C_word av2[4];
      av2[0] = C_SCHEME_UNDEFINED;
      av2[1] = t3;
      av2[2] = t2;
      av2[3] = C_fix(1);
      C_2_basic_plus(4,av2);
    }
  }
}

As you can imagine, allocating a continuation on the stack every time is pretty heavy, and function calling isn't as cheap as a goto loop either. The first part of the loop doesn't even do anything. It just acts as a continuation to be received by the plus call. You can probably imagine how terrible the code would look if we compiled something like (/ (* (+ a b) (+ c d)) 2). That's at least 4 continuations, instead of a few simple statements.

For this reason, my patch was rejected (and rightly so!). The message was clear: code that doesn't use bignums should never pay a performance penalty just because bignums exist.

In order to fix this situation, I had to come up with a radical change to how bignums worked, or face the possibility that a full numeric tower would not make it into CHICKEN 5.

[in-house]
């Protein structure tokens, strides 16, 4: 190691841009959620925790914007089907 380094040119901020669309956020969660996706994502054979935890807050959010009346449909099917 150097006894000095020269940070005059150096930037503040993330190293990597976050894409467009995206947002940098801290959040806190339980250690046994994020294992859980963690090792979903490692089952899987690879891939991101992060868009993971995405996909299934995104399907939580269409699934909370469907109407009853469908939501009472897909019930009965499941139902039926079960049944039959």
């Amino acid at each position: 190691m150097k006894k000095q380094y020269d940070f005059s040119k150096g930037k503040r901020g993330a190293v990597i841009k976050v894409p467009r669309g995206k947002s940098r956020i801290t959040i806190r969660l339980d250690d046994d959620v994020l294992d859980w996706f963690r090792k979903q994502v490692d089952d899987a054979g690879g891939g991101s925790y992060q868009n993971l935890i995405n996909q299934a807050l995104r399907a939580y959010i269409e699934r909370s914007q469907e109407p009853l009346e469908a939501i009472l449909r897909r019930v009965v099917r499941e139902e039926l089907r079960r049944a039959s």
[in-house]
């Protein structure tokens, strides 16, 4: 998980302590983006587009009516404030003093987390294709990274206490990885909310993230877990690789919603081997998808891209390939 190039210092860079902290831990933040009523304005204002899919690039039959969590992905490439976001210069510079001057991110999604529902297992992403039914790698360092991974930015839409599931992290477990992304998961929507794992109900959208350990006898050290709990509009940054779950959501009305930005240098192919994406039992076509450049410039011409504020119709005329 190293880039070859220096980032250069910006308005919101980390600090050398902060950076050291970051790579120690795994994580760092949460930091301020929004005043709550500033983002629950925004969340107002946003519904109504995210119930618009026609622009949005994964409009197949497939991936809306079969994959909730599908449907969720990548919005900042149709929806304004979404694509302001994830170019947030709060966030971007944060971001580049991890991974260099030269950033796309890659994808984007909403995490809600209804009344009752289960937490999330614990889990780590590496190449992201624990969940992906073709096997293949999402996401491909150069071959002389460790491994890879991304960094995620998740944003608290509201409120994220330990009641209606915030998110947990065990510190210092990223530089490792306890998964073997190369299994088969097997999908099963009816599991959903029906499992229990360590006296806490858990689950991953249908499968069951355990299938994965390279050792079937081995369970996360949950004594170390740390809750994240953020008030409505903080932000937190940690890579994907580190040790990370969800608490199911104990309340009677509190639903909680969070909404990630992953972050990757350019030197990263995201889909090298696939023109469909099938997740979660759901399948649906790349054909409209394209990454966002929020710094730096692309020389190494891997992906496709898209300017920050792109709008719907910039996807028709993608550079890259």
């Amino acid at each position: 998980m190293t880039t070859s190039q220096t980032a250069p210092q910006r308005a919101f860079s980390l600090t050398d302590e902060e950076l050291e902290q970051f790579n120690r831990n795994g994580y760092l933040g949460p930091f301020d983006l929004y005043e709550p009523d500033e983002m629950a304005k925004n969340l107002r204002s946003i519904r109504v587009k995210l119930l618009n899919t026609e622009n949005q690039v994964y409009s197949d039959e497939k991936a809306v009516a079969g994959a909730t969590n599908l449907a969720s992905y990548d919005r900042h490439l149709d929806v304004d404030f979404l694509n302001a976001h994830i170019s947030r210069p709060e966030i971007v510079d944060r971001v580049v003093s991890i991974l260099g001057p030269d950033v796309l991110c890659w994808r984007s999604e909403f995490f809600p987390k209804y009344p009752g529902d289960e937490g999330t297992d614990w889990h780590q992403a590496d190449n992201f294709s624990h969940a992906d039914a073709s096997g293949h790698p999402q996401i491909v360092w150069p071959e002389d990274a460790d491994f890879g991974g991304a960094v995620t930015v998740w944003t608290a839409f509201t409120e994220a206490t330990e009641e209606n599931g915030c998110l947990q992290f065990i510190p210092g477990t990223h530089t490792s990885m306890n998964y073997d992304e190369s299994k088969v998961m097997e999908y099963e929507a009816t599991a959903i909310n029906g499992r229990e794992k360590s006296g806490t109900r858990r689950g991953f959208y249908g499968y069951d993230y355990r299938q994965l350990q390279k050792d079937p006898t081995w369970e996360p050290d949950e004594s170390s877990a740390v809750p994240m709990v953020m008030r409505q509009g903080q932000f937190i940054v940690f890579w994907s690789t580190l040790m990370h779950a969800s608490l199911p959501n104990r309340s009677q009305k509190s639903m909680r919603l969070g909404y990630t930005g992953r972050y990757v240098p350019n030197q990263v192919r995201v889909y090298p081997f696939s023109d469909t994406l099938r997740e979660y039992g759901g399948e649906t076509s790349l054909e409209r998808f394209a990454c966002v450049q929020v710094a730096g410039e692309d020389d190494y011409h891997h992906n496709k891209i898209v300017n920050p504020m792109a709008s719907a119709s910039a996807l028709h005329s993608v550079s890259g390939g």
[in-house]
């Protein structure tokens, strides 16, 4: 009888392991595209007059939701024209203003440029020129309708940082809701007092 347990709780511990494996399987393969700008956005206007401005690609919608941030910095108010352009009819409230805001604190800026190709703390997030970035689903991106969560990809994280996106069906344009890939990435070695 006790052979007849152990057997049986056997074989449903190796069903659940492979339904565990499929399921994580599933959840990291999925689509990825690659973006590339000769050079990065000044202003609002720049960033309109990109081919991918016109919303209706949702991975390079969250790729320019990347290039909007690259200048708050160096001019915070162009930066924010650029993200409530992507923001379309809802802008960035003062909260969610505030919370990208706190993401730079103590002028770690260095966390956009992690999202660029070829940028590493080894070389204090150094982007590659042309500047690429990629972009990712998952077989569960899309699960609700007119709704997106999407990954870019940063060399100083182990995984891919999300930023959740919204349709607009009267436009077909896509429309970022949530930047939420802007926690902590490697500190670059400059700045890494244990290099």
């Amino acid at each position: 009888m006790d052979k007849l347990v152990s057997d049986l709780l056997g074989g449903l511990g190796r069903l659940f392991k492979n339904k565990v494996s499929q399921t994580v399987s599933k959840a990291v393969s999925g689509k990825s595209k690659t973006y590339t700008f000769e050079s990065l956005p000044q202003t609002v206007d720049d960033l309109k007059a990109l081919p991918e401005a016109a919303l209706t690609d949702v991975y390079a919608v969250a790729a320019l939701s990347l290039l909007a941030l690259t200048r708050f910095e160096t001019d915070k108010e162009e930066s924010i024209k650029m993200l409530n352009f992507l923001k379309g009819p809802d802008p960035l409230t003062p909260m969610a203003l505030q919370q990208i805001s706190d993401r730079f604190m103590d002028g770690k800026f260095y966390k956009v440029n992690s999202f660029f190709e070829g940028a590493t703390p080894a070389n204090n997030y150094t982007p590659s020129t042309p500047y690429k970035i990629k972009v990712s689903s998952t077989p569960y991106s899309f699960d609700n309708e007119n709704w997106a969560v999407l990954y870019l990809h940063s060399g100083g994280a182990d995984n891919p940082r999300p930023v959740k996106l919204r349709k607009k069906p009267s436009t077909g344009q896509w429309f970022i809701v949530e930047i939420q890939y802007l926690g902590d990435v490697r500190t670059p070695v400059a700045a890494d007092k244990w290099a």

Adding a new "scratch space" memory region

If we want to make the extended numeric operators as fast as the originals, we must be able to inline them. This prevents garbage collection, because we don't get the continuation for an inlined call. But what if they allocate some unknown quantity of memory? We can't allocate on the stack or heap, because that could cause either to fill up, requiring a GC.

So, the obvious solution is to allocate these objects elsewhere. A separate memory space in which bignums can be stored. But what if that space fills up? Don't we need to initiate a GC then? But this is where we're in luck: bignums are not compound objects! They are huge slabs of opaque data, much like strings. Because they can't refer to other objects, we are dealing with a simplified garbage collection problem: only the objects pointing to a bignum need to be updated.

Unfortunately, finding all the live objects that point to a bignum would be quite difficult. Luckily, like many problems in computer science, this can be easily solved by adding another level of indirection. While we're calling inline functions, we can allocate small objects on the stack, which will remain there, never moving until the next GC. We can use this to our advantage: whenever a bignum is needed, we allocate a fixed-size wrapper object on the stack. This object points into the scratch space, where the actual bignum data lives. See the following diagram: